Sticker Shocked about Education Cost After High School? This CAN Help.

POSTED ON: September 20, 2018

As the thoughts of students and parents turn toward the beginning of the new school year, many are pondering how to pay for education and training after high school. Two thirds of jobs in the current and future economy will require specialized education after graduation. Most high school graduates will need professional certification for jobs such as health care, information technology or hospitality; or skilled trades training for employment in many areas of manufacturing and industry; or a college degree in fields including science, engineering, education and the liberal arts.

The Oceana College Access Network (Oceana CAN!) has some useful suggestions on the many options to consider when thinking about how to pay for college. Oceana CAN! defines college as all post-secondary education, including certificate programs, trade schools, community colleges and four-year colleges and universities.

Of course the most familiar sources of financial assistance are scholarships, grants and loans. There are many options to consider and it’s never too soon to start the search.

But — perhaps less well known are other programs that can significantly reduce what might seem like the overwhelming costs of education and training after high school. In Michigan, an average credit-hour tuition fee for in-state schools is between $200 and $500. Just earning a few of these college and technical school credits while still in high school – for free! – can add up to some real savings.

Advanced Placement is probably the most familiar of these programs. High School students take college-level courses at their own high school, taught by a high school teacher or sometimes online. If the target exam score is met, these courses can fulfill requirements and earn college credits at no extra cost.

Related to Advanced Placement is Dual Enrollment. High School students can take college courses at a variety of locations in the community and sometimes online, and earn credit if they receive a passing grade. Courses can count for high school credit, college credit, or both and are free while a student is still in high school.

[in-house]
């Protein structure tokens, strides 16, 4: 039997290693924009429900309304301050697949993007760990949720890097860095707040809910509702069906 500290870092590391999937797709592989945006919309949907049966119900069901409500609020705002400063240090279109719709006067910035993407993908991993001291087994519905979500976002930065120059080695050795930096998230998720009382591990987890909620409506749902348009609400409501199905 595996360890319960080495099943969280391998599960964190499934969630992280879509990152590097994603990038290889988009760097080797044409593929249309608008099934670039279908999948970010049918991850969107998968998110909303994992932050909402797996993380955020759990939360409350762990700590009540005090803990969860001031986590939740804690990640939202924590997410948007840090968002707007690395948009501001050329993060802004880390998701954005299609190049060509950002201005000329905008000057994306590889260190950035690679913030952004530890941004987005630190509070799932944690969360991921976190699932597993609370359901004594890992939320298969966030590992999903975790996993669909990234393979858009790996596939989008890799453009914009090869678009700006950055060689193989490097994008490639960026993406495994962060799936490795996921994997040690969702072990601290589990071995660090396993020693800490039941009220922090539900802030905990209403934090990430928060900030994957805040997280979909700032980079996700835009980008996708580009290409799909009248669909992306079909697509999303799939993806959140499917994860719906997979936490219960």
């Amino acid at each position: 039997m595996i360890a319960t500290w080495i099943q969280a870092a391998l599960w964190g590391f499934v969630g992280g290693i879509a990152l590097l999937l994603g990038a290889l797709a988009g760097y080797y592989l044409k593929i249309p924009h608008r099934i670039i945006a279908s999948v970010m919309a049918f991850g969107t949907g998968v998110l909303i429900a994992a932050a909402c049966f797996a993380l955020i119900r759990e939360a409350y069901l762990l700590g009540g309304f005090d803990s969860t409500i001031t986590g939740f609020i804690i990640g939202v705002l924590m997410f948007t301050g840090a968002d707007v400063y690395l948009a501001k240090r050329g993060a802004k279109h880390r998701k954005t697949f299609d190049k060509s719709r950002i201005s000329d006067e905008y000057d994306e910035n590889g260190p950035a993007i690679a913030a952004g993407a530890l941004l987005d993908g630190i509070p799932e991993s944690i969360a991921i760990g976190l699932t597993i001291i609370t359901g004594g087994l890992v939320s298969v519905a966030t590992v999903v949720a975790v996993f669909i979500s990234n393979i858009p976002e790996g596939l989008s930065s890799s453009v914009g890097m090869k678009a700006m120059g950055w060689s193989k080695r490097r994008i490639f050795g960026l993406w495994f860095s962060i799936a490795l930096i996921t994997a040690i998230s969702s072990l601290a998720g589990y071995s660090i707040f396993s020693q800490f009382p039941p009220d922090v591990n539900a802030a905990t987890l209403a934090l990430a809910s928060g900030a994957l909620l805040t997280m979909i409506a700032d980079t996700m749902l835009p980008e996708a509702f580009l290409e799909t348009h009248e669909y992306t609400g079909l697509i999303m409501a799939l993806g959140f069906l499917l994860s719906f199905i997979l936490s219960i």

Several area educational organizations also offer programs that are tailored to the needs of area students and earn college and technical school credits — for free! The West Shore Educational Service District (WSESD) has programs that can give students an early boost in a wide range of careers. ASM Tech offers the opportunity to earn an Associate’s Degree with just one extra year of high school, at no cost to the student and parents. Located on the campus of West Shore Community College, ASM Tech (The Academy of Science, Math, and Technology Early College High School) offers a variety of benefits that include books and fees as well as support services such as academic advisors and career planning.

WSESD also offers a Career and Technical Education Program (CTE) that provides high school juniors and seniors opportunities to potentially earn college credit as well as technical certifications in a variety of fields, including health technology, construction trades, automotive technology, digital media, marketing, welding, and many others. Job shadowing and internships are also available for qualifying students.

Promesa Summer Success is a free, eight-week program offered through Ferris State University that combines academics and college preparation. High School juniors and seniors can earn up to seven college credits over the summer while gaining proficiency in math and reading along with college readiness.

High school counselors are the first go-to people to ask about any of these opportunities for local high school students. The Oceana CAN! has much more information about all of these programs. Plan to attend College Information Nights to learn more on Oct. 22nd, 29th, Nov 5th.


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What Is "College"?

College is all post-secondary education including certificate programs, trade schools, community colleges and 4 year colleges and universities. Learn More